The Carolina Panthers open the 2012 regular season with an NFC South divisional rival as they travel to Tampa Bay to play the Buccaneers on Sunday. This marks the first time the two teams have opened the season against each other.
Because of the Democratic National Convention taking place in Charlotte, the Panthers began preparations for the game on Tuesday in Bradenton, FL at the IMG campus.
Quarterback Cam Newton, last season’s offensive rookie of the year, heads a potent offense that finished fifth in the League in points, and most of his offensive teammates also return.
Guard Travelle Wharton and tight end Jeremy Shockey have left the team, but the team is very confident that second-round draft pick Amini Silatolu (replacing Wharton) and former back-up tight end Greg Olson will pick up the slack. Offseason acquisition fullback Mike Tolbert also replaces Shockey.
In addition to Newton’s terrific season (accounting for 35 touchdowns – 21 scoring passes and an NFL quarterback record 14 rushing touchdowns), veteran wide receiver Steve Smith returns. Smith has moved to the top 36 career receivers in receptions and receiving yardage, caught 79 balls and had 1,394 receiving yards in 2011. Smith will look to extend his streak of 75 consecutive games with a reception, which began in 2006. He has played in 151 career games and with six games played, he will rank second in team history, passing Brad Hoover and Muhsin Muhammad.
Pro Bowl center Ryan Kalil, the author of a full page ad that ran in the Charlotte Observer in July declaring the Panthers will win the Super Bowl this year, heads the offensive line that returns four of five starters.
Coach Ron Rivera feels this year’s team will be better than last year when the team was the first to have three 700 yard rushers and saw their passing game jump from 32nd in 2010 to 13th last year. “I think we have the potential to be better. Cam is now in his second season and has gone through offseason OTA’s for the first time. We have good continuity throughout our starters and some young players who I believe are prepared to take another step up.”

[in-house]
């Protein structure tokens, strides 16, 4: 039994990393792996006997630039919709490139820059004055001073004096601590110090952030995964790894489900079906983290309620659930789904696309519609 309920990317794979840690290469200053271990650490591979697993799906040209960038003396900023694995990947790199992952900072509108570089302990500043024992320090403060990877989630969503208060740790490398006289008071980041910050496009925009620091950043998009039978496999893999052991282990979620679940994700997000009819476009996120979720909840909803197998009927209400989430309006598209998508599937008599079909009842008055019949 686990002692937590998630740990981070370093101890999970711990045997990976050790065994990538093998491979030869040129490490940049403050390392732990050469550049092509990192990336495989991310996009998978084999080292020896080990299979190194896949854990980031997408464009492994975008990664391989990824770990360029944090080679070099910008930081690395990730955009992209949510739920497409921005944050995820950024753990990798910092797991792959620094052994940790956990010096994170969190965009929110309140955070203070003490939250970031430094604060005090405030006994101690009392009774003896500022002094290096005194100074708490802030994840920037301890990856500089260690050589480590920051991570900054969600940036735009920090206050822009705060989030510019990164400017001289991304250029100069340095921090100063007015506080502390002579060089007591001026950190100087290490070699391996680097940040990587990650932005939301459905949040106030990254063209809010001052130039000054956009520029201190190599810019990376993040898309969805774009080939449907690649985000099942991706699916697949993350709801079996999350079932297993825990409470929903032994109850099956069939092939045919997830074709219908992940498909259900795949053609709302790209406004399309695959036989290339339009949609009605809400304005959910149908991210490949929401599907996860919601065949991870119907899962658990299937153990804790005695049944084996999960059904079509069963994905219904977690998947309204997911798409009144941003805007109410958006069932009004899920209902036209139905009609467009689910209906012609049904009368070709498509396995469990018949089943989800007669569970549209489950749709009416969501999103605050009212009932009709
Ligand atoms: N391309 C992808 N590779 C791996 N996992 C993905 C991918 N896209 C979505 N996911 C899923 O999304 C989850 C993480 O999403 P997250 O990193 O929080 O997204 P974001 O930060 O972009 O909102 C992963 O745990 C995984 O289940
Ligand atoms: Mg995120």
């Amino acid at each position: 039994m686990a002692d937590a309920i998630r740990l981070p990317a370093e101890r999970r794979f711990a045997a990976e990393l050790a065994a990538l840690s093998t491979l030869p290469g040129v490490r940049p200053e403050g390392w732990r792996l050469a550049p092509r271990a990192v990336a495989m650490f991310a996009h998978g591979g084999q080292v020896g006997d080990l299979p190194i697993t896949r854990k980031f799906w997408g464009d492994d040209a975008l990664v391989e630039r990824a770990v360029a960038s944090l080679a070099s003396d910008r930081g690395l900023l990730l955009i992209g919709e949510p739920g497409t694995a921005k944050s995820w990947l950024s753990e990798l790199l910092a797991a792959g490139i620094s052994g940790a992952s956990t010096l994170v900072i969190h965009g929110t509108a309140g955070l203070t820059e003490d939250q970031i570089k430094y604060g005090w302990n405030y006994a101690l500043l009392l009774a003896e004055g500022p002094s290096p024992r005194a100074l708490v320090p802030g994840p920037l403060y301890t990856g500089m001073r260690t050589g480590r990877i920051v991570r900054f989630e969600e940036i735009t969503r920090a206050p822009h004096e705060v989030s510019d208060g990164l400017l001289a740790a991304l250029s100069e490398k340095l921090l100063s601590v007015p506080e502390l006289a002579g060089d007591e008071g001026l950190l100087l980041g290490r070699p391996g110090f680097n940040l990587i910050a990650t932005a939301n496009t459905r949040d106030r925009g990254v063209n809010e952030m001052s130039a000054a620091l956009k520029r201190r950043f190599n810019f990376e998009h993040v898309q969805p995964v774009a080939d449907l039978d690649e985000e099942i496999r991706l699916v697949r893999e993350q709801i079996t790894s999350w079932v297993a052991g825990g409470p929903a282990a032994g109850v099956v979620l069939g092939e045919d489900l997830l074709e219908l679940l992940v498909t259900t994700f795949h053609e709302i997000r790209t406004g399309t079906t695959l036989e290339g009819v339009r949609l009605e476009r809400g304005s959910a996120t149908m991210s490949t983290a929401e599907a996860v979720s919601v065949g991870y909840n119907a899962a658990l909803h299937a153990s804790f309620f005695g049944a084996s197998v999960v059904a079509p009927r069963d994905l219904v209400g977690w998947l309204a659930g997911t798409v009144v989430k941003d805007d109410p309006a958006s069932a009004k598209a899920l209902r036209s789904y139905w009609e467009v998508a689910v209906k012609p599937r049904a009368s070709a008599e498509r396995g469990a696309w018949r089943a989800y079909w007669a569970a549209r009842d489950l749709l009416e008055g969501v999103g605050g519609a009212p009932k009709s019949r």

Rivera is speaking of receiver Brandon LaFell, who had an excellent preseason, tackle Byron Bell and the big fella, Newton. LaFell, now in his third season, started the final six games last year and Bell started 12 as a rookie after moving into the lineup due to injuries.
On the defensive side of the ball, there are more changes, but good ones. Linebacker Jon Beason returns after missing the entire 2011 season with a torn Achilles suffered in the opening game at Arizona. He missed much of the preseason with a pulled hamstring, however. Thomas Davis, who has been attempting to come back from three ACL surgeries after missing the last 2-1/2 years, played in only one preseason game (against the New York Jets), but looked good. Rookie Luke Kuechly, the team’s No. 1 draft choice, had a strong preseason and will be a starter at linebacker on Sunday.
After backing up All-Pro safety Ed Reed in Baltimore, newcomer Haruki Nakamura will also begin the season as a starter. One of five potential new defensive starters, he was impressive in the preseason and knows what it takes to get to the championship game, as he did with the Ravens. Other potential starters are defensive end Charles Johnson, linebacker James Anderson, cornerback Chris Gamble and safety Charles Godfrey, all back from last year, will try to improve upon the 28th ranked defense (in yards allowed) last year.